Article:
La Porte nonprofit releases opioid report
WESTVILLE, Ind. - The Healthcare Foundation of La Porte released a report Thursday detailing how the opioid epidemic has impacted La Porte County.
The foundation commissioned the study last year from IUPUI's Center for Health Policy.
Researchers presented their findings to a packed house at Purdue Northwest Thursday morning.
The Secretary for Indiana's Families and Social Services Administration presented first, sharing the most up-to-date statistics available for the state.
One trend she shared showed that death by opioid abuse increased by more than 1,000% since 1999, as a leading cause of death, overtaking motor vehicle accidents.
La Porte County is just mirroring the trend across the state and country.
“It is a crisis, so to address everything at the same time is almost, you know, it’s overwhelming," said Maria Fruth, President and CEO of the Healthcare Foundation of La Porte.
Now, the Healthcare Foundation of La Porte has what researchers from the Center for Health Policy believe is the most important tool to drive change in their county.
“I and my colleagues are big believers in data and evidence-based decision-making and data-driven decisions, and the idea of you can only improve what you measure, and so this idea of trying to understand what is already going on in the county, what the scope and scale of the problem is, ...that all has to be figured out and addressed and understood before you can even begin to start planning and kind of making those very strategic decisions," said Dr. Joshua Vest, the Director of the Center for Health Policy.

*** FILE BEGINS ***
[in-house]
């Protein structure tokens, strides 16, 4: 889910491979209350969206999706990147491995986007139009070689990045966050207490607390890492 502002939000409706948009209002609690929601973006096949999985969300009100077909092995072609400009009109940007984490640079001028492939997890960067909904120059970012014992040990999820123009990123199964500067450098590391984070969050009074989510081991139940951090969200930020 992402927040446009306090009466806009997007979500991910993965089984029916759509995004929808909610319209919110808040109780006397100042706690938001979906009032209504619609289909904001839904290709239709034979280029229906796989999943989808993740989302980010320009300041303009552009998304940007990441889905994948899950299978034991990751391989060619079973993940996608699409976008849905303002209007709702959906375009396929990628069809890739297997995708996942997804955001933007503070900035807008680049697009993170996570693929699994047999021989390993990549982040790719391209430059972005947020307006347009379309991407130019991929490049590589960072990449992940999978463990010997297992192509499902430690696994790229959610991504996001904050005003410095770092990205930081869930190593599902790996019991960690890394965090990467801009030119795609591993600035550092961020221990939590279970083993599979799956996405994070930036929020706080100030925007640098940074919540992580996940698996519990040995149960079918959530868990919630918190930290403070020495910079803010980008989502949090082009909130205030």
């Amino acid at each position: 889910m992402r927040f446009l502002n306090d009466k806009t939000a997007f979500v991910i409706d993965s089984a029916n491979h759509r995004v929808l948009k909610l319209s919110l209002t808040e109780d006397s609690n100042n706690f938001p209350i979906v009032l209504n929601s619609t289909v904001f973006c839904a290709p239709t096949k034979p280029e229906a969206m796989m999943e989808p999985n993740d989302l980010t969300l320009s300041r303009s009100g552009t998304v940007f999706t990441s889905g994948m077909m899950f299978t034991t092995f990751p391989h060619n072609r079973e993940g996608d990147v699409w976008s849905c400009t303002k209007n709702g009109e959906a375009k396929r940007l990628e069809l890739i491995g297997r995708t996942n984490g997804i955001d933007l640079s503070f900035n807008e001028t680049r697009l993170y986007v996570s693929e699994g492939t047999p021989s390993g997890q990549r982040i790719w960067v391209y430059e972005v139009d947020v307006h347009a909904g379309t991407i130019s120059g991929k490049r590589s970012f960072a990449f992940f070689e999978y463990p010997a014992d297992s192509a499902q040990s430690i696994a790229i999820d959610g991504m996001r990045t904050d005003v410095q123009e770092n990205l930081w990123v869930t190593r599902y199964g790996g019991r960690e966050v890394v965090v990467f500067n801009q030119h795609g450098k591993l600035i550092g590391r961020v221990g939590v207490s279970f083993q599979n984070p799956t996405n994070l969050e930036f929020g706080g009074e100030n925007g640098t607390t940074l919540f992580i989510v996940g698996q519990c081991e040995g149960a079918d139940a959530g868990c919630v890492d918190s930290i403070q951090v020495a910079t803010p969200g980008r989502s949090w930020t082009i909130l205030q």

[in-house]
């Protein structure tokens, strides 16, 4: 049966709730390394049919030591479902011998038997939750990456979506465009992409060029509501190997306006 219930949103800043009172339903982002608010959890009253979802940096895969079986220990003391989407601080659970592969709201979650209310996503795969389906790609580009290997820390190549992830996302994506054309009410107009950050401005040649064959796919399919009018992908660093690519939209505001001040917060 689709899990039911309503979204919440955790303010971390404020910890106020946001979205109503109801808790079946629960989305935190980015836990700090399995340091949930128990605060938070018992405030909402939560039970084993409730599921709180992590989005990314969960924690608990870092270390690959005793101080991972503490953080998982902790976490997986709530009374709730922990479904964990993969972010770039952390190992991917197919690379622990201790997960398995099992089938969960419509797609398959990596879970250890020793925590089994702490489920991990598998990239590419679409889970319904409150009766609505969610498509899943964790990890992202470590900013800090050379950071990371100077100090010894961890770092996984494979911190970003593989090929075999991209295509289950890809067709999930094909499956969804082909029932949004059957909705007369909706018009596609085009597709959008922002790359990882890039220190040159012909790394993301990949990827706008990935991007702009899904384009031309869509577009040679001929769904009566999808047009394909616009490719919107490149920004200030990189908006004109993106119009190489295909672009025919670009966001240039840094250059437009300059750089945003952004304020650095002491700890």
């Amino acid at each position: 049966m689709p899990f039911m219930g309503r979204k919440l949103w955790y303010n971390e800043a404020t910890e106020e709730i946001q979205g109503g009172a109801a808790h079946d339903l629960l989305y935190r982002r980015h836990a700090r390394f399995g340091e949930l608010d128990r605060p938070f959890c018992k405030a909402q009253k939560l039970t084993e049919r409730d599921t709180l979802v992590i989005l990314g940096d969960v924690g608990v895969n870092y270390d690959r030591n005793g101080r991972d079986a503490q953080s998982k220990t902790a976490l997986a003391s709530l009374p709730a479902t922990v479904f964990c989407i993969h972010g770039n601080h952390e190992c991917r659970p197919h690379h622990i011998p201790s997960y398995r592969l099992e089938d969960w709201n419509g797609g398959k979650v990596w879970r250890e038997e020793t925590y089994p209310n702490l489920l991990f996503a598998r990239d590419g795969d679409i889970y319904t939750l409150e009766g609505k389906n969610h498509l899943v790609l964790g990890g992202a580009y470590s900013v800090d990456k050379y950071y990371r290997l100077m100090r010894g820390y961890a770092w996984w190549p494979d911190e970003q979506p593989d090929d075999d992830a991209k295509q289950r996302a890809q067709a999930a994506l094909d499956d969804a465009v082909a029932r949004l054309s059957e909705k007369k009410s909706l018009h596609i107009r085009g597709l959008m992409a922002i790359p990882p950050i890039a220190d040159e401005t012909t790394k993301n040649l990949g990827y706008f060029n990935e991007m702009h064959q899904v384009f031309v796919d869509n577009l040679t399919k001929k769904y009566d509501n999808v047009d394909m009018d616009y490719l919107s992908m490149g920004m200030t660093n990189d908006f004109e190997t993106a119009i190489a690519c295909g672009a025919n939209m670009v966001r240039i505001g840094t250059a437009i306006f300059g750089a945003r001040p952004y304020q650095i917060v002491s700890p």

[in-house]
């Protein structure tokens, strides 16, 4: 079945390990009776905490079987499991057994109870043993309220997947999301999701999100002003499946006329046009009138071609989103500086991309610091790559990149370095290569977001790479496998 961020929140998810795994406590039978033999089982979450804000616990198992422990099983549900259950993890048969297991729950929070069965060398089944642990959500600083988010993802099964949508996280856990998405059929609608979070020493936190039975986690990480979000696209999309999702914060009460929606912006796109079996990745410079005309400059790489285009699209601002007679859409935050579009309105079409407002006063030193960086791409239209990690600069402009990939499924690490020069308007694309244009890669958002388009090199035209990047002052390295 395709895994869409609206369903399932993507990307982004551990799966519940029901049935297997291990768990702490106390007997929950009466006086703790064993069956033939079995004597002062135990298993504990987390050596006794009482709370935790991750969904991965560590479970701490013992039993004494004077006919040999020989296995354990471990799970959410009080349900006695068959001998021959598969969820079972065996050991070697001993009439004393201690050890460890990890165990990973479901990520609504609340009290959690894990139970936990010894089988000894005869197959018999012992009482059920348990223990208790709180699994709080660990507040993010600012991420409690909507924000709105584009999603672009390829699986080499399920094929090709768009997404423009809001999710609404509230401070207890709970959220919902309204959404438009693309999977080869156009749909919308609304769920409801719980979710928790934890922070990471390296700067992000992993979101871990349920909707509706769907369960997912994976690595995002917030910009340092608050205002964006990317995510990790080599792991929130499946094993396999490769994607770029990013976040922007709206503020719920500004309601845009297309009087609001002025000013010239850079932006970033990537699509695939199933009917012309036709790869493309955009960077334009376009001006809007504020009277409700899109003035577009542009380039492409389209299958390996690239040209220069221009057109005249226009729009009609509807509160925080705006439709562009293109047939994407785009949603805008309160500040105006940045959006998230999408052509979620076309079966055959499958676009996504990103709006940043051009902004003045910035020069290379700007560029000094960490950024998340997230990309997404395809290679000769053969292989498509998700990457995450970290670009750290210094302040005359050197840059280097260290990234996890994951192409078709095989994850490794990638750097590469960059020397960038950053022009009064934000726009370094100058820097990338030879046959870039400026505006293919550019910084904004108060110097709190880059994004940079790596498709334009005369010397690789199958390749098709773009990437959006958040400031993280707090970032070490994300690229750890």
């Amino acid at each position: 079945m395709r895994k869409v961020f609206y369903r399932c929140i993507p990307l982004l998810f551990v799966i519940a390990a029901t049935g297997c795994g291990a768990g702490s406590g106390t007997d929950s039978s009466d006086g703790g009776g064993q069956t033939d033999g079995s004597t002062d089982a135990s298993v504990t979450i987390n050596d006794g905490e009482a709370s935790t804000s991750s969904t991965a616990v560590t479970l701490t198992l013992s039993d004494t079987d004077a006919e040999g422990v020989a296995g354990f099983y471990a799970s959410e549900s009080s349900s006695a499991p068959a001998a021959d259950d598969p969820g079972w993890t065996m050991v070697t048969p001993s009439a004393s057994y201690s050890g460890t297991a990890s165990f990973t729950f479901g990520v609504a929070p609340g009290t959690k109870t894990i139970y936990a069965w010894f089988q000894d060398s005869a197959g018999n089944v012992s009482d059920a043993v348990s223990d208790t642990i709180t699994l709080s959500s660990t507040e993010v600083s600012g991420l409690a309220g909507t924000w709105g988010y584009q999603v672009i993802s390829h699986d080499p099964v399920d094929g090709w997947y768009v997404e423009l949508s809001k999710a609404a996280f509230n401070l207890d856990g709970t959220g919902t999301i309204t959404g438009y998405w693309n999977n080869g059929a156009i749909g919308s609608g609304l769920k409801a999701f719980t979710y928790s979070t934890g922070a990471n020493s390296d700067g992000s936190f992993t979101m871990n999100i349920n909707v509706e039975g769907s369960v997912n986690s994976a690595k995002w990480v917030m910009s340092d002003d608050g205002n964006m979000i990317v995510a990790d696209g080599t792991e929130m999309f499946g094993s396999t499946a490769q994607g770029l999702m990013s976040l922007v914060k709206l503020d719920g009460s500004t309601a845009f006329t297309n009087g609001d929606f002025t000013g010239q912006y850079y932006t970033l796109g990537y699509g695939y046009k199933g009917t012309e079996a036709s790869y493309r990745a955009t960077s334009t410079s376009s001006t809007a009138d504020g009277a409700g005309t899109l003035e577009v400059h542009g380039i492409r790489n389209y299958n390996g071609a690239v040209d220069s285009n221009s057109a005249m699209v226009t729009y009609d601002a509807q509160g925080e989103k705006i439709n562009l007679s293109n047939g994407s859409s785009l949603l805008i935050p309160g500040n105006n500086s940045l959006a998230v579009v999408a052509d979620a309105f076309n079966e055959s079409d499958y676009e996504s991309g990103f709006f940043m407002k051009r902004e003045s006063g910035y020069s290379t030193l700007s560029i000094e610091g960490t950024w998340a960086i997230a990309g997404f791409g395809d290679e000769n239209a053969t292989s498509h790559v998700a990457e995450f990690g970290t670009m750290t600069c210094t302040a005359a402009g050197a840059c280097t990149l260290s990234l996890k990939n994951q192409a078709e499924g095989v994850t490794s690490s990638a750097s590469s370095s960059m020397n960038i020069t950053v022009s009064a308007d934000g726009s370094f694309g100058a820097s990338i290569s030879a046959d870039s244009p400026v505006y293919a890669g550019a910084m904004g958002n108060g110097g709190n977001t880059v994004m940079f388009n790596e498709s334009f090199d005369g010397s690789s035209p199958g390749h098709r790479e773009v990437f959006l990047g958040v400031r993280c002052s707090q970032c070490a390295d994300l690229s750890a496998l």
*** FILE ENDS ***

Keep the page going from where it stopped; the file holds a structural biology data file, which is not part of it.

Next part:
One number worth pointing out is that opioid misuse in La Porte has nearly doubled since 2010, increasing from 24% in 2010 to 2017 in 56.9%, based on those admitted to treatment.
“And also I think the finding of injection drug use is really concerning, because that brings with it so many other consequences that just contribute to the problem and make it so much worse," said Policy Analyst, Harold Kooreman.
One consequence the state saw between 2006 and 2012 is an increase in Hepatitis C infections.
La Porte is also seeing a deficit in treatment options according to the study.
Analysts report that La Porte is home to five counseling centers, but to detox, patients have to drive about 40 miles away to Merrillville.
The closest medication-assisted treatment center is in Gary.
Still, researchers admit working solely with publicly-available data inevitably leaves holes.
“A lot of it is getting up-to-date information, so that’s a big gap, because if you noticed on some of the data sets, like on our crime data set, it goes up to 2014, and a lot’s happened in the last two-and-a-half years," said Kooreman.
Even with La Porte following the gloomy trend, it emerged as unique in a pretty positive way.
“It was really refreshing to see representatives from healthcare, law enforcement, from government, from the courts, from social services, everybody was interested in saying we need to work together and we need to collaborate, and we need to address this problem," said Dr. Vest.
The Healthcare Foundation of La Porte's board will be meeting next week to discuss their role in the community.
For the full report, click here.
To see the originally Addicted America story detailing their intentions for the report, click here.